The issue of its depictions of female characters aside, problems abound in the novel’s structure and pacing. Aside from being too long for its own good – there is, for example, a full page of unnecessary dialogue between Yukiho’s college classmate and a future boyfriend about how wet one gets by either walking or running in the rain – it pads out a foreseeable conclusion with unrealistic conceits. The result is a novel whose flaws are, like Yukiho’s much-discussed features, bigger than you might think to look at them.

In addition, Detective Sasagaki is a rather uninteresting lighthouse decorating a coastline of possible perpetrators. We understand that he is skillful at his job, but his obsessive interest in this case feels somewhat out of place, given what we know about him. Then again, mistakes have been made on both sides of the equals sign that would have brought his suspicions to a verdict much sooner, and perhaps subconscious awareness of this drives him to overcompensate for the embarrassment of what ends up being a simple explanation. As in any mystery of this length, it’s the actions of investigators who unwittingly build a complex wall around the truth that allow murderers to get away with what they do for so long. As the story progresses, the plot becomes so unbelievable that it feels like a letdown when one reaches the tail end of its denouement.

Ironically, the novel’s meandering tendency is also its greatest strength, and the clearest justification of its author’s fame. Higashino makes it easy to keep track of an ever-growing cast of characters – almost to a fault, because many revelations, at least to this reader, were clear from many pages away. Above all, the book provides a fascinating cross-section of late twentieth-century Japan, tracing trends in manga, television shows, video games, and other popular arenas of technological production through a key transitional period in the nation’s history. Higashino juggles multiple arcs and implications with ease, and the reverse engineering required to put them all together will satisfy even some avid mystery fans, to be sure.

As a published translator of Japanese fiction myself, I feel compelled to note that none of my criticisms are the fault of Alexander O. Smith and Joseph Reeder, who have done an admirable job rendering Higashino’s often-terse and idiomatic prose into fluent English. The novel reads smoothly, handles cultural differences with tact, and evokes the original’s grittiness with clarity. If anything, it was the quality of their work that kept me engaged.

In the end, Under the Midnight Sun is a lackluster story with little payoff. As for the back cover copy’s comparisons of this book to Les Misérables and Crime and Punishment, I can only say these constitute a deception as criminal as the novel they are describing.

Under the Midnight Sun will be released on November 8, 2016. Review copy provided by St. Martin’s Press.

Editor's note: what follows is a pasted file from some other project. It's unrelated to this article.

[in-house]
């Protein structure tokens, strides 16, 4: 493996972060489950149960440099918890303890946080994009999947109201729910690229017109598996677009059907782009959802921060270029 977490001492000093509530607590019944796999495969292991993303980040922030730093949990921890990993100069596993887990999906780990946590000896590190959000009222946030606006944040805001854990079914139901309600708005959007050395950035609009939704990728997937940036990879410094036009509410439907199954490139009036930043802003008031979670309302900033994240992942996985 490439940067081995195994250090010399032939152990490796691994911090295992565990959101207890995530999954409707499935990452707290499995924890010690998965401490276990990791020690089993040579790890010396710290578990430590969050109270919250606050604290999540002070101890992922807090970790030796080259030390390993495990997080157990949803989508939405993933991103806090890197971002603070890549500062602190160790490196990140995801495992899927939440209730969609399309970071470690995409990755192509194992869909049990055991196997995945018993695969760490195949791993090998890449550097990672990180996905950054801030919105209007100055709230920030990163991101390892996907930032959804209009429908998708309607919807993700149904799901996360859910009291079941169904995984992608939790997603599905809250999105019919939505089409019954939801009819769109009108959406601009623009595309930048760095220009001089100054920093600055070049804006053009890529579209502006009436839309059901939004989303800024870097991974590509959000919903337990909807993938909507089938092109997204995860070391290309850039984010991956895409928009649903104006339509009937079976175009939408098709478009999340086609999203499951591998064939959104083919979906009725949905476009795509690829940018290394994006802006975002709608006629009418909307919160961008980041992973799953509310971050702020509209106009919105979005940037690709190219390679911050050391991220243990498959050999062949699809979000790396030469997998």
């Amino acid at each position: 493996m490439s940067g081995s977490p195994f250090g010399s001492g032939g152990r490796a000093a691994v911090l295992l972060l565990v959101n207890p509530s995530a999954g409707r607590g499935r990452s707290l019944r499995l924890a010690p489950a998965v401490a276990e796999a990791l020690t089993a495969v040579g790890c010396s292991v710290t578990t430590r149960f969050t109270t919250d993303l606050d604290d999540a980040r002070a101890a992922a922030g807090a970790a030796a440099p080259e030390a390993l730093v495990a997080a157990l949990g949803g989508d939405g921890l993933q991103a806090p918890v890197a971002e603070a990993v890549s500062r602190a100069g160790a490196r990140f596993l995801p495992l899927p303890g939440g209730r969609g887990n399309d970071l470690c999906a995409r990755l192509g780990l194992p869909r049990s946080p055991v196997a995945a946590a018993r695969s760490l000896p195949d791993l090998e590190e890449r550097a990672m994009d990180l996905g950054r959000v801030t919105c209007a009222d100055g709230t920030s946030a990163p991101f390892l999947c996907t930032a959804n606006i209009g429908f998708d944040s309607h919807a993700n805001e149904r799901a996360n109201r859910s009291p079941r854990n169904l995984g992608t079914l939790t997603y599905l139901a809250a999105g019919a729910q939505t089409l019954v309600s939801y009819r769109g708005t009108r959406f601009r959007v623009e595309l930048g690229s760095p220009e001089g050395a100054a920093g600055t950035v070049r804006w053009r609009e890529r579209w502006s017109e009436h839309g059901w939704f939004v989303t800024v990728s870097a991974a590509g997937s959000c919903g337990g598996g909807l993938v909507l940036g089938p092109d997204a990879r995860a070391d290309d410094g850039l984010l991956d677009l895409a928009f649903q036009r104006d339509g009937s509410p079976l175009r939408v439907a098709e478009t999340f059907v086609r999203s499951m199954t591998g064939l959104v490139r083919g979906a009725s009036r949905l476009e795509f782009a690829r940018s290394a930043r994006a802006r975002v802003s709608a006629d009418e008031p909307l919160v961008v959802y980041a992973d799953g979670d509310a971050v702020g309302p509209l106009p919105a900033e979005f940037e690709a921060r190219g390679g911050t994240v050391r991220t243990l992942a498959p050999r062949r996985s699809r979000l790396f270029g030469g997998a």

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Tyran Grillo is a Ph.D. candidate at Cornell University, where his research focuses on the (mis)representation of animals in contemporary Japanese literature. He has translated nine books from Japanese into English, five of which have been published. The most recent of these is the science fiction masterpiece Mr. Turtle by Kitano Yūsaku. Tyran is also an avid blogger, having to date written over one million words of criticism on music, books, and film at ecmreviews.com.

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Title: Are You An Echo? The Lost Poetry of Misuzu Kaneko
Poems: Kaneko Misuzu (金子 みすゞ)
Illustrations: Hajiri Toshikado (羽尻 利門)
Text and Translation: David Jacobson, Sally Ito, and Michiko Tsuboi
Publication Year: 2016
Publisher: Chin Music Press
Pages: 64

This guest review is written by Holly Thompson (@hatbooks on Twitter).

Are You An Echo? The Lost Poetry of Misuzu Kaneko, published by Seattle-based Chin Music Press, is an unusual picture book — bold and broad in concept and scope. This is a multifaceted book, containing a history of the rediscovery of the writings of Japanese poet Misuzu Kaneko (1903-1930), a biography of Kaneko’s short life, current context for her work, and a selection of 25 of her poems.

With a foreword by Setsuo Yazaki, the Japanese children’s author and poet whose curiosity led to the rediscovery of her writings in 1982 and subsequent publication of all 512 of her poems in six volumes plus his own complete biography of Misuzu Kaneko, the reader is offered context: “Misuzu Kaneko’s poems are part of every child’s curriculum at Japanese elementary schools.” Of the intense fondness readers feel for Kaneko’s poems, Yazaki points out that her words “possess a deep kindness toward all things whether they are alive or inanimate.”

The story opens with a question — “Who was Misuzu Kaneko?” — then chronicles Yazaki’s quest to learn more about this insightful poet. From Yazaki’s encounter of Kaneko’s poem “Big Catch” about a huge sardine catch, which led to his desire to learn more about the poet and his ultimate discovery of her pocket diaries full of her poems, the narrative shifts to Kaneko’s life story and her childhood in the town of Senzaki (now part of Nagato City) in Yamaguchi Prefecture near the western tip of Honshu where her family ran a bookstore. Raised among books, Kaneko began writing poems, and at the age of twenty, after several of her poems were published in Japanese magazines, she became a well-known children’s poet. Kaneko’s poems appear interspersed with the book’s narrative — poems that focus on ordinary local topics, imbued with a sense of awe and curiosity. The poems “Benten Island,” “Wonder,” “Beautiful Town,” “Fish,” “Snow Pile,” and “Flower Shop Man” provide a solid introduction to the deceptively simple poetics of Misuzu Kaneko.